The word "periodontal" literally means "around the tooth". Periodontal Disease (also known as "gum disease", "pyorrhea" or "periodontal infection") is an ongoing bacterial infection in the gums and bone around your teeth. This infection leads to an inflammation under the gums. If it isn't treated, the inflammation can destroy the bone around your teeth resulting in tooth loss. 75% of all adult tooth loss is due to periodontal infection.
More importantly, research has associated periodontal infection to several serious medical problems; including heart disease, diabetes and stroke (see the "The Consequences of Periodontal Disease" section). As ongoing research continues to define how periodontal disease is associated with these and other health problems, good oral health is essential. Good periodontal health is a key component of a healthy body.
How Does An "Ongoing Infection" Work?
When you were a child, did you ever get a bad scrape that got all red and swollen? That was caused by bacteria that got under your skin. The area then became infected and inflamed. It may have lasted for days or weeks, but eventually the inflammation went away. The inflammation disappeared when your immune system conquered the bacteria and the infection healed.
With an ONGOING infection, your immune system never wins the battle and the infection keeps growing and the inflammation never goes away. Periodontal disease is an ongoing infection in the pockets around your teeth. Your immune system is losing the battle, and without treatment, it will get worse.
What Can Cause a "Burst" of Infection Activity?
People with periodontal disease have low resistance to periodontal bacteria. This causes an ongoing gum infection that grows in "bursts" of activity. Each time it grows, more support for your teeth is lost. Some factors that can cause a "burst" of activity are:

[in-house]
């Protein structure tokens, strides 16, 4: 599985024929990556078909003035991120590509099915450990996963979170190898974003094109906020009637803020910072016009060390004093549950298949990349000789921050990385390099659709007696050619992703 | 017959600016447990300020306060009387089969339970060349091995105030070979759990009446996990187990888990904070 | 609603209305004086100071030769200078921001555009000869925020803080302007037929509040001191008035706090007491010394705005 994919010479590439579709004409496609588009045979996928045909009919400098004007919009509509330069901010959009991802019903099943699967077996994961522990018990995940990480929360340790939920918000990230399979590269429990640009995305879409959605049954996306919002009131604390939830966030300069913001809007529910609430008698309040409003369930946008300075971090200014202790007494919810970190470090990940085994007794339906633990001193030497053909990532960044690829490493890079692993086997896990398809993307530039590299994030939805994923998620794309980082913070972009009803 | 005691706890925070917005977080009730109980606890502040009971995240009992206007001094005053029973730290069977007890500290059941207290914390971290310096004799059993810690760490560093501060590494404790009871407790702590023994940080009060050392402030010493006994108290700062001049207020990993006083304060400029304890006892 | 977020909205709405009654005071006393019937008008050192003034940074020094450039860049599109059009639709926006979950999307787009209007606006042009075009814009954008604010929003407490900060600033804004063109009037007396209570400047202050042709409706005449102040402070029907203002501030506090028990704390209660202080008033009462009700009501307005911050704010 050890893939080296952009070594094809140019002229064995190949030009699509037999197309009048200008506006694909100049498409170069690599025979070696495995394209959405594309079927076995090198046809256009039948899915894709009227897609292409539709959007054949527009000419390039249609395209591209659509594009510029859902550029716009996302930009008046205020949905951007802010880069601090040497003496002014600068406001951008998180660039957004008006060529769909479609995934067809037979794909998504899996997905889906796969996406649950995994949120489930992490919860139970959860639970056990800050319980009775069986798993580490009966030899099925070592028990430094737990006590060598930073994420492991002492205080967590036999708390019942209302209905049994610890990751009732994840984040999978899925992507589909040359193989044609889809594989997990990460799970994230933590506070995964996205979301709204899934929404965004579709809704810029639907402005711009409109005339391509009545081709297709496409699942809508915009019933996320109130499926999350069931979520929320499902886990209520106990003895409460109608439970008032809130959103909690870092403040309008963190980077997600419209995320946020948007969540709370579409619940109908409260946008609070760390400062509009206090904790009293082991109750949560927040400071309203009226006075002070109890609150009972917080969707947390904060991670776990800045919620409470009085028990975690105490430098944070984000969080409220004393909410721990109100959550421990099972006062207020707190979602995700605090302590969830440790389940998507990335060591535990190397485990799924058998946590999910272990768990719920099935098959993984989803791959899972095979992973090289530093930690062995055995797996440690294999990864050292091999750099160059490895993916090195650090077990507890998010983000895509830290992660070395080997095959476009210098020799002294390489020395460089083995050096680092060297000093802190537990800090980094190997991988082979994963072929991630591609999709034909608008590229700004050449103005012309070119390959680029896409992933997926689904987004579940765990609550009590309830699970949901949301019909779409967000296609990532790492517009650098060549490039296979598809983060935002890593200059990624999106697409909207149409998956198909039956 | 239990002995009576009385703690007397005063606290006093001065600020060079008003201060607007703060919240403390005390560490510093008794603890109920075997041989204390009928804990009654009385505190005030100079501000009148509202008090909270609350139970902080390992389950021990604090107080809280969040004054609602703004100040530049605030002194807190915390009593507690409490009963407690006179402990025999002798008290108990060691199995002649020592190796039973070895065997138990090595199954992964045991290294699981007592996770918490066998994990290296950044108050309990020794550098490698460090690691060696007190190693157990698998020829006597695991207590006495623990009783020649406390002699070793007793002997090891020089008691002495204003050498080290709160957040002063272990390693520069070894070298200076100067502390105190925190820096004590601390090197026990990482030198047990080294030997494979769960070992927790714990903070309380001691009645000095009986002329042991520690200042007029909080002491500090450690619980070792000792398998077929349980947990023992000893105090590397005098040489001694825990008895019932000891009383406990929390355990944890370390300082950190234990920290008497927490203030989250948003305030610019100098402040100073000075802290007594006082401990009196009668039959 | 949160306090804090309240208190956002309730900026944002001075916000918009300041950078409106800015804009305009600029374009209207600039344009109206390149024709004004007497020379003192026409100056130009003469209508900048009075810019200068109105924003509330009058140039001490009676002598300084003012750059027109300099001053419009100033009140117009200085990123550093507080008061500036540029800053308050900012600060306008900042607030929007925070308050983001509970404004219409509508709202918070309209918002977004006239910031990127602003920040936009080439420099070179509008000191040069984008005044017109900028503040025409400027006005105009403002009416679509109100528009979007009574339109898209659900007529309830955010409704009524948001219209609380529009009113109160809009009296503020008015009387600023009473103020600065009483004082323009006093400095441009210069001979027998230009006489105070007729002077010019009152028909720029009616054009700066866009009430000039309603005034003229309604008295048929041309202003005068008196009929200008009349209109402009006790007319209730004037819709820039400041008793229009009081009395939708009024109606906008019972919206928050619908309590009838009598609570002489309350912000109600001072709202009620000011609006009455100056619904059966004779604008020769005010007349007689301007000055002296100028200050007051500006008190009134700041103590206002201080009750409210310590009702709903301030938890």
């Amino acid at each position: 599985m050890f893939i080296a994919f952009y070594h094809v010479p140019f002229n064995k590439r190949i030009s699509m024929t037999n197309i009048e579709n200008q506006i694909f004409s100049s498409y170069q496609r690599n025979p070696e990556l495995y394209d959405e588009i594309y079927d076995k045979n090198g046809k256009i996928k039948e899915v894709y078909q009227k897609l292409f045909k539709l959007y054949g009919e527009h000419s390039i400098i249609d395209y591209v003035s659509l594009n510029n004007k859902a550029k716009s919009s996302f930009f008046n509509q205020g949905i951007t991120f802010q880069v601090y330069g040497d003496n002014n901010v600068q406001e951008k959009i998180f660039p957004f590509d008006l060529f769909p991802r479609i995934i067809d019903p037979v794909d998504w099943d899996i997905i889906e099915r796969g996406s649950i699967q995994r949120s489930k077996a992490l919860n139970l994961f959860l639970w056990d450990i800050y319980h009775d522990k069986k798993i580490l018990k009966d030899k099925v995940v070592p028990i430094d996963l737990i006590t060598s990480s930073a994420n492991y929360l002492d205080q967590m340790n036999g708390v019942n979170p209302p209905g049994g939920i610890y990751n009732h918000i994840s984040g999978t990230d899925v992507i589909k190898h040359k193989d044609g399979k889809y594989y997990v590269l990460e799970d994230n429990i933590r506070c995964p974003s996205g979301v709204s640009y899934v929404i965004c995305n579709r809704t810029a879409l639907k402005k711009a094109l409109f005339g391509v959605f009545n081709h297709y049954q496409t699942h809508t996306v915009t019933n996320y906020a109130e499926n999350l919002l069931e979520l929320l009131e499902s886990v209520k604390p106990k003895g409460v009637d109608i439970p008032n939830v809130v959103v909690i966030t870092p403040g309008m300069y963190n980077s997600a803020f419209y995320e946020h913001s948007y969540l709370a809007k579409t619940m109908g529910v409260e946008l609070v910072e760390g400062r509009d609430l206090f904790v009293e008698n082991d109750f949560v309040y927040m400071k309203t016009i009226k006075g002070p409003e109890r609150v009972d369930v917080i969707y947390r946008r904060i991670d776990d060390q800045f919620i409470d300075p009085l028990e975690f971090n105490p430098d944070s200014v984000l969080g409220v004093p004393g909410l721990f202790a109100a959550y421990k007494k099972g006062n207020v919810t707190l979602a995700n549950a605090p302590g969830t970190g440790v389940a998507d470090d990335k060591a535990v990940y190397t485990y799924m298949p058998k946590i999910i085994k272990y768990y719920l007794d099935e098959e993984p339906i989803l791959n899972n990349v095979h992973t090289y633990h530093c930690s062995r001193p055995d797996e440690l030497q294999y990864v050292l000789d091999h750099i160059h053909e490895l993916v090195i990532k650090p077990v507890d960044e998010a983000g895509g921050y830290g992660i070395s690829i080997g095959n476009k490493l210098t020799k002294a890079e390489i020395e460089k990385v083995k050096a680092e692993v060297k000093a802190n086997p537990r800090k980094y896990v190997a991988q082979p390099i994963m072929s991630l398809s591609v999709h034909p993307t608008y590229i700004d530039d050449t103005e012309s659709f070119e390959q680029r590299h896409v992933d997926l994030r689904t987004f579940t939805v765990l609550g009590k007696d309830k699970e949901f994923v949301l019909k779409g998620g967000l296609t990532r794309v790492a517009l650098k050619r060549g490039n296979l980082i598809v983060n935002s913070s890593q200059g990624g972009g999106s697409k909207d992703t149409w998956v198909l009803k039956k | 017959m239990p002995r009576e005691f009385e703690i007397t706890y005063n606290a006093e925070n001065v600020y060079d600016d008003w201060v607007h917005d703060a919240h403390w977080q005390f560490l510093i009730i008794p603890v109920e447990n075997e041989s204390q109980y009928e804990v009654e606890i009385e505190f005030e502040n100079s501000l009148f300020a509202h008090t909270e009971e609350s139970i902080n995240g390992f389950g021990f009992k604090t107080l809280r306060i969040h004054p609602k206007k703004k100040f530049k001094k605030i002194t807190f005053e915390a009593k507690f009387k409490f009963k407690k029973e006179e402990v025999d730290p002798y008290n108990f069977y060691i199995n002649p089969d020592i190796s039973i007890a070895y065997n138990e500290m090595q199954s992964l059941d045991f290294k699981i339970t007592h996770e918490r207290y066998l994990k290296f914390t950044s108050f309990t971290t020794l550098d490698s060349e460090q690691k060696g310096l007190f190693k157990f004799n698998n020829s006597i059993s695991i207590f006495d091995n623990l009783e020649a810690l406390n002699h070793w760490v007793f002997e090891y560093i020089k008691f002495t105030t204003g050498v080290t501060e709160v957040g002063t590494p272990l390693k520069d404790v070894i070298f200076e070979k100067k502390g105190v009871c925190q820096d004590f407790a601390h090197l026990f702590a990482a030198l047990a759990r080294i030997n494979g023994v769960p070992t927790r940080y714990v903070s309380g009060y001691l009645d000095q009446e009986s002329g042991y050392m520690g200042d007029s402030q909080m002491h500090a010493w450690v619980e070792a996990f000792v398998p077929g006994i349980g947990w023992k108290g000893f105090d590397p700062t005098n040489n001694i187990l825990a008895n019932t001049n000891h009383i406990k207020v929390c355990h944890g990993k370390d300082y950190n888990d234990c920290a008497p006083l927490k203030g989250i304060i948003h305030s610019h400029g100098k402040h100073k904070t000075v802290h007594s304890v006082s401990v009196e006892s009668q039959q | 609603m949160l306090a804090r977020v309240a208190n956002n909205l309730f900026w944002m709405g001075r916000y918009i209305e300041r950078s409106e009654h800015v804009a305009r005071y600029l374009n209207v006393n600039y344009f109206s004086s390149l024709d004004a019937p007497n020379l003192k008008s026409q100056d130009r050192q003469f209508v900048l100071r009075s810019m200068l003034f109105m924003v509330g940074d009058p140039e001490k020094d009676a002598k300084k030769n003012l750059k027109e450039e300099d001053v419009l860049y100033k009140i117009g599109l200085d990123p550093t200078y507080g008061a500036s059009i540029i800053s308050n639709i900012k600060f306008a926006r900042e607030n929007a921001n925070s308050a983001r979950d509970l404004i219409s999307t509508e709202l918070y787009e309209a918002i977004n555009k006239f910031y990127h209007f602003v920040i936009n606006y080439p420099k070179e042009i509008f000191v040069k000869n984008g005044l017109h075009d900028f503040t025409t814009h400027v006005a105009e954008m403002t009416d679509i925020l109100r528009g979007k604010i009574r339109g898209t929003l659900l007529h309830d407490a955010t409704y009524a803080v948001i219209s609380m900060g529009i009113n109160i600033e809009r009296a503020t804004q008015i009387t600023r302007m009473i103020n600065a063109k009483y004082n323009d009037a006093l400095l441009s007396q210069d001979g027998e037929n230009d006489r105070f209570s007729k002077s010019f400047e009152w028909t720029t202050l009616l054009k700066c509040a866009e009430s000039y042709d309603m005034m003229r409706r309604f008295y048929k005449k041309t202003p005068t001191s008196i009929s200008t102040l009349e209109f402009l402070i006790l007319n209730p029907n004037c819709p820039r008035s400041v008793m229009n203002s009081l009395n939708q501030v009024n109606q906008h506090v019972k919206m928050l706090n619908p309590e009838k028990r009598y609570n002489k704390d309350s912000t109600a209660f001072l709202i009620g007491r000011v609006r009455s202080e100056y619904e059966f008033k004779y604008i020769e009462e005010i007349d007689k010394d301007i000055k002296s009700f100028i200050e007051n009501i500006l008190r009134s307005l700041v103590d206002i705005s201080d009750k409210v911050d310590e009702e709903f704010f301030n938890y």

- Poor oral hygiene
- Dental plaque
- Genetic factors
- Stress or tension
Getting Periodontal Infection Treated Right Away
When your infection has a burst of activity, or when there are signs that this is about to occur, your general dentist may recommend you see a periodontist.
Symptoms of Periodontal Infection
Periodontal infection is usually painless until it reaches an advanced stage. However, there are some symptoms which can indicate the presence of periodontal infection.
- Red or swollen gums
- Bleeding when brushing (pink toothbrush), or at other times
- Aching, itchy, sore or tender gums
- Receding gums (teeth beginning to look longer)
- Pus between your teeth and gums when you press down on the gums
- Bad breath
- Any change in the way your teeth fit together when you bite
- Any change in the fit of partial dentures
- Loose, separating or protruding teeth
- Spaces between teeth
If you notice any of the above warning signs of periodontal infection, please contact your general dentist and ask for a periodontal evaluation.
Important Note: Your gums can look and feel quite normal and yet deep pockets of periodontal infection can still be present. To be certain about any periodontal disease, ask your dentist or periodontist to examine your gums for signs of infection.
Who is a Periodontist?
A periodontist is a dentist who specializes in the prevention, diagnosis and treatment of periodontal disease. Many periodontists have also taken advanced training in the placement of dental implants. Periodontists receive extensive training in these areas, including 2 to 3 additional years of education beyond dental school. Periodontics is one of the 8 specialties recognized by the American Dental Association.
Periodontists also provide other treatments, such as crown lengthening and bone regeneration (see the Procedures section for more information on these procedures).
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